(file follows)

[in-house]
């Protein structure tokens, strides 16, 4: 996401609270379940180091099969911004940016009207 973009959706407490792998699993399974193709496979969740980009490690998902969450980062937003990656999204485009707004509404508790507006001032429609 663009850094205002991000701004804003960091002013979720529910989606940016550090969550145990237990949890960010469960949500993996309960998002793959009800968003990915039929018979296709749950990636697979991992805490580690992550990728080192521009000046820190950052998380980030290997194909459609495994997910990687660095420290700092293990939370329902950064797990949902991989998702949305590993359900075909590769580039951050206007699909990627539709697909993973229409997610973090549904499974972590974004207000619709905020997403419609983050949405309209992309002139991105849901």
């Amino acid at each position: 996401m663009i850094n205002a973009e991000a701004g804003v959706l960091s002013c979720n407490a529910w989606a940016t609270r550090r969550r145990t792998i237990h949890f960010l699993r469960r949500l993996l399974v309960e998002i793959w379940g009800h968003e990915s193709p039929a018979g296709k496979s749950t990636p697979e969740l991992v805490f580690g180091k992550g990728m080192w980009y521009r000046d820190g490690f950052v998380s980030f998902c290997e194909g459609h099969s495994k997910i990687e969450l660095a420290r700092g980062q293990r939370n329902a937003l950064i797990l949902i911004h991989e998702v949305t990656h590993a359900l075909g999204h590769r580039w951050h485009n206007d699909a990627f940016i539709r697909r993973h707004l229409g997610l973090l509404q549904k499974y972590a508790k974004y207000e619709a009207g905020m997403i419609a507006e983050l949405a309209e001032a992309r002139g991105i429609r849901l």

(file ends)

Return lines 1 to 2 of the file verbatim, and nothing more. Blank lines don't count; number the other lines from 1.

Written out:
[in-house]
């Protein structure tokens, strides 16, 4: 996401609270379940180091099969911004940016009207 973009959706407490792998699993399974193709496979969740980009490690998902969450980062937003990656999204485009707004509404508790507006001032429609 663009850094205002991000701004804003960091002013979720529910989606940016550090969550145990237990949890960010469960949500993996309960998002793959009800968003990915039929018979296709749950990636697979991992805490580690992550990728080192521009000046820190950052998380980030290997194909459609495994997910990687660095420290700092293990939370329902950064797990949902991989998702949305590993359900075909590769580039951050206007699909990627539709697909993973229409997610973090549904499974972590974004207000619709905020997403419609983050949405309209992309002139991105849901």